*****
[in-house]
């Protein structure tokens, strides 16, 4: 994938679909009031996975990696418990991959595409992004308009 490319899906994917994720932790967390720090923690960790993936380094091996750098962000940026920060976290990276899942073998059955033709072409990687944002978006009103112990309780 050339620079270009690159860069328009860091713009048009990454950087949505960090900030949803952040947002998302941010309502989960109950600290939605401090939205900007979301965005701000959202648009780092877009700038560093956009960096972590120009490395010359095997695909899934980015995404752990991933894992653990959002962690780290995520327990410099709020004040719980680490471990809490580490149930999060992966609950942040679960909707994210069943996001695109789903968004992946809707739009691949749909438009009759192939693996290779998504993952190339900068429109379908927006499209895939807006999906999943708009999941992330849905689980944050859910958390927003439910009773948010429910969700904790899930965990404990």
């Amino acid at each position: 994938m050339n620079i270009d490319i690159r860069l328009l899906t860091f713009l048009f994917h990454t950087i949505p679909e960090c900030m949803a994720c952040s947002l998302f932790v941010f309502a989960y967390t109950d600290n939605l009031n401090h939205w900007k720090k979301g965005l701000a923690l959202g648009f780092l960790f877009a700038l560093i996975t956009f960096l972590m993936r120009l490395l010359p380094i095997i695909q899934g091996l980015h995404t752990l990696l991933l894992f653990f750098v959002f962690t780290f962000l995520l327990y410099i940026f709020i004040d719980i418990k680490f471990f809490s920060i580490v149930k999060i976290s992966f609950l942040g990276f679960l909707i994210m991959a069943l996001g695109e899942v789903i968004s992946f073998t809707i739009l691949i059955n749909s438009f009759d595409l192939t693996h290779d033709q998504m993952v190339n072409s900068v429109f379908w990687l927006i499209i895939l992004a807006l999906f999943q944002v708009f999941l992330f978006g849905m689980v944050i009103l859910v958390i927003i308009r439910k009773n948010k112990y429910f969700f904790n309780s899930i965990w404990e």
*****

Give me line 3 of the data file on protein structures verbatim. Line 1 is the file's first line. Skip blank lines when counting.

């Amino acid at each position: 994938m050339n620079i270009d490319i690159r860069l328009l899906t860091f713009l048009f994917h990454t950087i949505p679909e960090c900030m949803a994720c952040s947002l998302f932790v941010f309502a989960y967390t109950d600290n939605l009031n401090h939205w900007k720090k979301g965005l701000a923690l959202g648009f780092l960790f877009a700038l560093i996975t956009f960096l972590m993936r120009l490395l010359p380094i095997i695909q899934g091996l980015h995404t752990l990696l991933l894992f653990f750098v959002f962690t780290f962000l995520l327990y410099i940026f709020i004040d719980i418990k680490f471990f809490s920060i580490v149930k999060i976290s992966f609950l942040g990276f679960l909707i994210m991959a069943l996001g695109e899942v789903i968004s992946f073998t809707i739009l691949i059955n749909s438009f009759d595409l192939t693996h290779d033709q998504m993952v190339n072409s900068v429109f379908w990687l927006i499209i895939l992004a807006l999906f999943q944002v708009f999941l992330f978006g849905m689980v944050i009103l859910v958390i927003i308009r439910k009773n948010k112990y429910f969700f904790n309780s899930i965990w404990e």